I’ve been reading Timothy Ferriss’ awesome book “The 4 Hour Work Week“. The book is essentially a road map to creating a lifestyle that allows you to do what excites you. Even before reading the book, I have been slowly moving in that very direction. The book has given me explicit directions and a plan. Here are a few ideas I’m implementing:
We are constantly flooded with information that has no bearing on our lives. This may come in the form of television news, the interwebs, email, newspapers, Facebook, or a myriad of other sources. All waste time, which we use as excuses to procrastinate accomplishing tasks that will actually help us.
Ferriss‘ concept isn’t to become more productive to squeeze more in each day. His goal is to eliminate the inefficiencies to get shit done, then use the extra free time to pursue that which excites you.
This concept has been surprisingly easy. I stopped surfing the ‘Net. I check Facebook once each day for about 10 minutes. I set up an autoresponder on my email; I only check it once every Monday, Wednesday, and Friday.
The results have been shocking. Each day, I have a to-do list of exactly one thing. It is always something that is my highest priority to help me accomplish some goals. After I accomplish that one task, I have free time.
It is a little more complex, but that’s the basic idea. I love it! I actually accomplish more useful tasks, I have more time to spend with Shelly and the kids, I even have more time to run.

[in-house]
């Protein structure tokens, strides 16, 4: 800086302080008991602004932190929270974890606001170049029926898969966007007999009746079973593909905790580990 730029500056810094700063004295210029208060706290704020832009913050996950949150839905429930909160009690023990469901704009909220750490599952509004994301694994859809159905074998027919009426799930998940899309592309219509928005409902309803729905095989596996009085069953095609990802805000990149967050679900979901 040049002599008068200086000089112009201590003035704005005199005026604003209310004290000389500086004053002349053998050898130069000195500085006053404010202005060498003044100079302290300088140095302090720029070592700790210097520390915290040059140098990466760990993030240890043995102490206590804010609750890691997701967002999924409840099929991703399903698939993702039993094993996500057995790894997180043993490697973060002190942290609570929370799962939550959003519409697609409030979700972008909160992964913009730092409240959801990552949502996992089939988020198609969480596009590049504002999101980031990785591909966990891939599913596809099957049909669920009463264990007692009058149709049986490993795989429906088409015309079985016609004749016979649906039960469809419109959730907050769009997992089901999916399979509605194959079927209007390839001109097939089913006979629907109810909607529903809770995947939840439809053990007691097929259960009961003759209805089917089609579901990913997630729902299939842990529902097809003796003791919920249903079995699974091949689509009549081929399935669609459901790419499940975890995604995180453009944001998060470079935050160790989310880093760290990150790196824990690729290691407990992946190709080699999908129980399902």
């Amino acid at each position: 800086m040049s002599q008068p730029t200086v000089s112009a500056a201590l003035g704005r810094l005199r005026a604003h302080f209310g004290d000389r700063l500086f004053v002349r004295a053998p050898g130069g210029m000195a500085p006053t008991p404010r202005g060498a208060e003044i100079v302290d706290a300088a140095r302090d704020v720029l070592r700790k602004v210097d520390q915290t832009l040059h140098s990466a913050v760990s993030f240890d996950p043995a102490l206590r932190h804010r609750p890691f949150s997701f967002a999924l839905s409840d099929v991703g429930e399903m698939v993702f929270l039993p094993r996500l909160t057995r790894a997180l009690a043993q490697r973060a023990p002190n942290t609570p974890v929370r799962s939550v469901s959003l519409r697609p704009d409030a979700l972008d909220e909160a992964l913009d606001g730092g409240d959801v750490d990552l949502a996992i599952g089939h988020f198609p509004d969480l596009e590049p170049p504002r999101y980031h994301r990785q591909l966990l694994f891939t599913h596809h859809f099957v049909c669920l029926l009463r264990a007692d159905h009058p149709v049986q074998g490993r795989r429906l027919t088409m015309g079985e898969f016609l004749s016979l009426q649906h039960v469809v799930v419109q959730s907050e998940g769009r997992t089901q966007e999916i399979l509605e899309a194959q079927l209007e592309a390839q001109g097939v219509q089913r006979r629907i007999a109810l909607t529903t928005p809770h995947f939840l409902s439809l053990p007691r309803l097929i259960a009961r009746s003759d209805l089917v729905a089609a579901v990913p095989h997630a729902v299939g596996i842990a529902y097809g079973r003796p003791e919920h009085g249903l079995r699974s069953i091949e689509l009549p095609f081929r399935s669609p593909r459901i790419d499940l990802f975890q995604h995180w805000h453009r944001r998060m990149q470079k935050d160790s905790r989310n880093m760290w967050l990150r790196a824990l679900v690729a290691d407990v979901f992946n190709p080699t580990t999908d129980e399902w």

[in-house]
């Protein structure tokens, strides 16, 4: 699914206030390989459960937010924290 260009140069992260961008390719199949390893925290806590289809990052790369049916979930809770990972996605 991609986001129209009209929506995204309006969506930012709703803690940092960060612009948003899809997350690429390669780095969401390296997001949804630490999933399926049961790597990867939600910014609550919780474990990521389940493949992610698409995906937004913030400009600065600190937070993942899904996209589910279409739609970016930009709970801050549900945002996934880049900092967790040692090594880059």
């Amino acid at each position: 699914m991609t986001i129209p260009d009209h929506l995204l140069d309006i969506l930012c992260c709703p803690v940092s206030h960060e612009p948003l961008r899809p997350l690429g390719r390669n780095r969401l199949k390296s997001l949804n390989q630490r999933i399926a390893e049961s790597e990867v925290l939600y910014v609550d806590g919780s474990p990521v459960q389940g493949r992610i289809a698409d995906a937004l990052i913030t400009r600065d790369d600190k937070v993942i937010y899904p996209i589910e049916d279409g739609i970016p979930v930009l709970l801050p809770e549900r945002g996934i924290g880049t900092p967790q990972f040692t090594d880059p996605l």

Less is More
Along the same lines, I am also actively reducing my material possessions (which I’ve documented previously). My ultimate goal is to become completely mobile, which means eliminating everything I own except for a handful of convenient-to-transport material items.
So far, so good. I’ve managed to eliminate a good portion of my stuff. The process is like peeling back layers of an onion. The first round was easy- I eliminated all things I never use and had wanted to eliminate.
The next round was more difficult. I had to eliminate stuff I may use at some time. Once I began, it became easier. Getting over the idea that “I may someday need a plunge router, therefore it deserved a shelf in my garage” got easier after the first five or ten minutes of cleaning.
This process is becoming more difficult emotionally. I’m pretty much left with childhood mementos and items I sometimes use. If anyone happens to be a toy collector, I have a pretty impressive collection of toys from the early to mid 80’s in fair condition.
I’ll continue to document this process.